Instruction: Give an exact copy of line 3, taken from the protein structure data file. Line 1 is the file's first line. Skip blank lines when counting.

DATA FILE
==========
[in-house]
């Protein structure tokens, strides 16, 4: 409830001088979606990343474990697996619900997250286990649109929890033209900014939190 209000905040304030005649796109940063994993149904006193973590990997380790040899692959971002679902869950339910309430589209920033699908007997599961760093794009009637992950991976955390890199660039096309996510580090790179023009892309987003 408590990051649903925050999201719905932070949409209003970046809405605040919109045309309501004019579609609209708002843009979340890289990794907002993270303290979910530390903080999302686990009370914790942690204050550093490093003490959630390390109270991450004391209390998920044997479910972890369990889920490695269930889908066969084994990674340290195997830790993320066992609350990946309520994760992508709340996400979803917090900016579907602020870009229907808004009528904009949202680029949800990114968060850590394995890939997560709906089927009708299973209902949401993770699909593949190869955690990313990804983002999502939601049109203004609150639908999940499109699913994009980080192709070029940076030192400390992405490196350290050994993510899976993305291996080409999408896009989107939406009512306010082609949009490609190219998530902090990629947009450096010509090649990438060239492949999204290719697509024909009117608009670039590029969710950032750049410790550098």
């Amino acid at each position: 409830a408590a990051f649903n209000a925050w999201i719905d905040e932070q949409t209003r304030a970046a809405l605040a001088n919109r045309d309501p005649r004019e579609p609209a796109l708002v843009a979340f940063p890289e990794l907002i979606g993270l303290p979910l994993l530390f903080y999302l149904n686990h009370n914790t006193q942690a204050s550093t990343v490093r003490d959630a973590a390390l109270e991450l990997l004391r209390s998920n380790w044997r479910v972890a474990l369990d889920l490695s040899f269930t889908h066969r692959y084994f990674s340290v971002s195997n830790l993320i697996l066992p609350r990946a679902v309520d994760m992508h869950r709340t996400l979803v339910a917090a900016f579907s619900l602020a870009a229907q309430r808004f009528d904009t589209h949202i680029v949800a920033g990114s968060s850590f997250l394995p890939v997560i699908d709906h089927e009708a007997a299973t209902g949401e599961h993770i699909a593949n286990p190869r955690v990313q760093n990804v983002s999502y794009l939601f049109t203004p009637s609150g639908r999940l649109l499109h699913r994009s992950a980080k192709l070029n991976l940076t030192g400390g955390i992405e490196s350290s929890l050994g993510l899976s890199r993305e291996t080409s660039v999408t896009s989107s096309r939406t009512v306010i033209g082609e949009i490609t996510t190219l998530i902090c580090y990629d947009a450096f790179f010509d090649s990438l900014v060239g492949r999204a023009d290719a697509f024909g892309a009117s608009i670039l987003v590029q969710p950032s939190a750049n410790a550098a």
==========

């Amino acid at each position: 409830a408590a990051f649903n209000a925050w999201i719905d905040e932070q949409t209003r304030a970046a809405l605040a001088n919109r045309d309501p005649r004019e579609p609209a796109l708002v843009a979340f940063p890289e990794l907002i979606g993270l303290p979910l994993l530390f903080y999302l149904n686990h009370n914790t006193q942690a204050s550093t990343v490093r003490d959630a973590a390390l109270e991450l990997l004391r209390s998920n380790w044997r479910v972890a474990l369990d889920l490695s040899f269930t889908h066969r692959y084994f990674s340290v971002s195997n830790l993320i697996l066992p609350r990946a679902v309520d994760m992508h869950r709340t996400l979803v339910a917090a900016f579907s619900l602020a870009a229907q309430r808004f009528d904009t589209h949202i680029v949800a920033g990114s968060s850590f997250l394995p890939v997560i699908d709906h089927e009708a007997a299973t209902g949401e599961h993770i699909a593949n286990p190869r955690v990313q760093n990804v983002s999502y794009l939601f049109t203004p009637s609150g639908r999940l649109l499109h699913r994009s992950a980080k192709l070029n991976l940076t030192g400390g955390i992405e490196s350290s929890l050994g993510l899976s890199r993305e291996t080409s660039v999408t896009s989107s096309r939406t009512v306010i033209g082609e949009i490609t996510t190219l998530i902090c580090y990629d947009a450096f790179f010509d090649s990438l900014v060239g492949r999204a023009d290719a697509f024909g892309a009117s608009i670039l987003v590029q969710p950032s939190a750049n410790a550098a």